1. Bess is the only one of the friends without real regrets in terms of her career or her love life. Then, on the eve of their wedding, Nathan announces he has received a pro­motion that will require a two-year stint in Stockholm. Bess is forced to make a decision that will affect the ca­reer she built with such passion and hard work. How do you feel about the decision she makes?
  2. Marta is currently doubting the wisdom of her decision to forgo a career outside of the home. She recalls that when she made the decision not to go on to law school, she felt too embarrassed to admit to anyone but Mike that what she wanted more than anything was to be a full-time, stay-at-home mother. Now, just as she had begun to con­sider how she might build a life for herself outside of the home, she is faced with another pregnancy. Why do you think she experiences such terrible dismay and self-doubt regarding her ability to handle the arrival of another child along with the challenges of a nascent career?
  3. Allison has come to see that her behavior in her marriage, i.e., her constant willingness to adopt Chris’s needs and desires as her own, was a big mistake. While her career doesn’t seem to have suffered due to this dynamic, she now considers how far she might grow her business with­out the restrictions of marriage to Chris. For example, she considers taking time off to travel and shoot a book of photographs. How might her reuniting with Chris im­pact her implementing these ideas?
  4. At one point Marta mentions that women can be harsh­est with other women. Has this been your experience? If so, how have you encountered prejudicial judgment or unhelpful criticism from other women? When have other women—friends, colleagues, family members—offered support and understanding of your choices?
  5. The theme of friendships over time is one of the most important in this book. The characters discuss what ex­actly holds long-term friendships together—love, habit, laziness, a desire to maintain the status quo, nostalgia. Old friends are compared to new friends, i.e., those with whom we share current circumstances and not the past. How does our need for old friends change over time? How important are our circumstantial friends? Is Bess naïve in her belief that friendships can last forever, and that old friends—the ones we make when young—are more valuable than friends we make later on in life? Do you think that marriage will alter Bess’s need for her old friends in any appreciable way?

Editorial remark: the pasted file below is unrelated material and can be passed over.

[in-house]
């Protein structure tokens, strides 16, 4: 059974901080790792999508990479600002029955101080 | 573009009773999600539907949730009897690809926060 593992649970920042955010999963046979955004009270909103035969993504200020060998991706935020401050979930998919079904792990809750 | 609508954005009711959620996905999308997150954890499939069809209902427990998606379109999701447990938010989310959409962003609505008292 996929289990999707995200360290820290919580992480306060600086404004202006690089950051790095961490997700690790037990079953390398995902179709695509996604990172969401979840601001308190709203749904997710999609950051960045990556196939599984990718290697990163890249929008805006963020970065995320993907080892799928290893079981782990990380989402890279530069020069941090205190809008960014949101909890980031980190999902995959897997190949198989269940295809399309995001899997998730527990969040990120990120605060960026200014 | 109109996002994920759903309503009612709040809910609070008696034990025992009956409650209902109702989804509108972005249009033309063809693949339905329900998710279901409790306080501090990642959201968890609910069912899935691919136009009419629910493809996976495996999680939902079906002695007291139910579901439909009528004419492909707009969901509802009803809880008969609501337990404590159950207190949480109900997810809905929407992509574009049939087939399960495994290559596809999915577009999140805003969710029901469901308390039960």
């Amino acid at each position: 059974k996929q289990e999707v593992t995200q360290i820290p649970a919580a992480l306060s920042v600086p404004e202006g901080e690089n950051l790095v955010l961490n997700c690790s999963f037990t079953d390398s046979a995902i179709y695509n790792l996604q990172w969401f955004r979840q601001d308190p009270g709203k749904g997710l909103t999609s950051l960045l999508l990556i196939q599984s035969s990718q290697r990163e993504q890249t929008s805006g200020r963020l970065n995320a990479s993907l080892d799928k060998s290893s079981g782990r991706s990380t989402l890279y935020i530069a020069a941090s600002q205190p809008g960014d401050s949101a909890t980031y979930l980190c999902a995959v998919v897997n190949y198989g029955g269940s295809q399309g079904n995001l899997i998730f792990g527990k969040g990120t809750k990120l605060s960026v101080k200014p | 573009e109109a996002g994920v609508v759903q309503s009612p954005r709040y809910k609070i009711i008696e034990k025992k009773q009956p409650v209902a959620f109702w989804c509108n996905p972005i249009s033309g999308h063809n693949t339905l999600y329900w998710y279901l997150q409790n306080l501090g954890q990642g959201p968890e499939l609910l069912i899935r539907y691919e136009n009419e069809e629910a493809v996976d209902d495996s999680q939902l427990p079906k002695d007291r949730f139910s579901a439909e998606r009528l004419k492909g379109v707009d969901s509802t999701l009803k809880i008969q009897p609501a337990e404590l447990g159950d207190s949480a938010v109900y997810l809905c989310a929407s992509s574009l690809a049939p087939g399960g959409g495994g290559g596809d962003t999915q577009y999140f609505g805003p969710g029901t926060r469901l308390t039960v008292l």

6. Chuck says to Bess: “Your life is your own. But being married complicates that truth. By taking that pledge of love and commitment, you’ve created a third being, the union, to which you each have a duty to contribute the best person you can be.” Do you think a person can ever be truly independent while in a committed relationship? Do you think that Dean is correct when he tells Bess that constant negotiation—talking and tweaking—is key to a good marriage?
  7. Talk about Bess and her awkward relationship with her family. For example, for most of her adult life, and for reasons that are understandable, Bess has felt isolated from her sisters. Do you think Bess can follow through with her resolve to get to know her sisters and their chil­dren more thoroughly?
  8. Talk about Allison’s struggle with adoration versus a healthier sort of romantic love. When is sacrifice for a loved one damaging to oneself? Chris, too, has his diffi­culties in this regard, viewing Allison as more saint than flawed human being. How is this unfair to both mem­bers of the relationship? When Chris tells Allison that he wants a divorce, he extracts a promise of silence from her regarding the circumstances that led to this moment. Later, Allison feels that guilt and shame have become her jailors, keeping her from reaching out for support. How is this situation typical or illustrative of their rela­tionship?
  9. Marta, while reflecting on her one-night stand with Chris, realizes that: “To a young person, the future didn’t really exist; long-term consequences were insig­nificant; trouble could be dealt with in a mythical ‘later’; there was always time to give up the bad habit, start over, change direction. Until there wasn’t.” At another point, the women talk about the universality of regret. Discuss these ideas in relation to each of the friends.
  10. If you were writing the sequel to this novel, what would the future hold for the characters? Do you think Allison and Chris will make it as a couple? Do you think Allison will one day search for her birth parents? What do you foresee for Marta in terms of forging a career alongside the demands of her family? How do you think Bess will fare, both with Nathan and in her career? Will she make the effort to spend more time with her family? Do you think Chuck and Dean will adopt more children?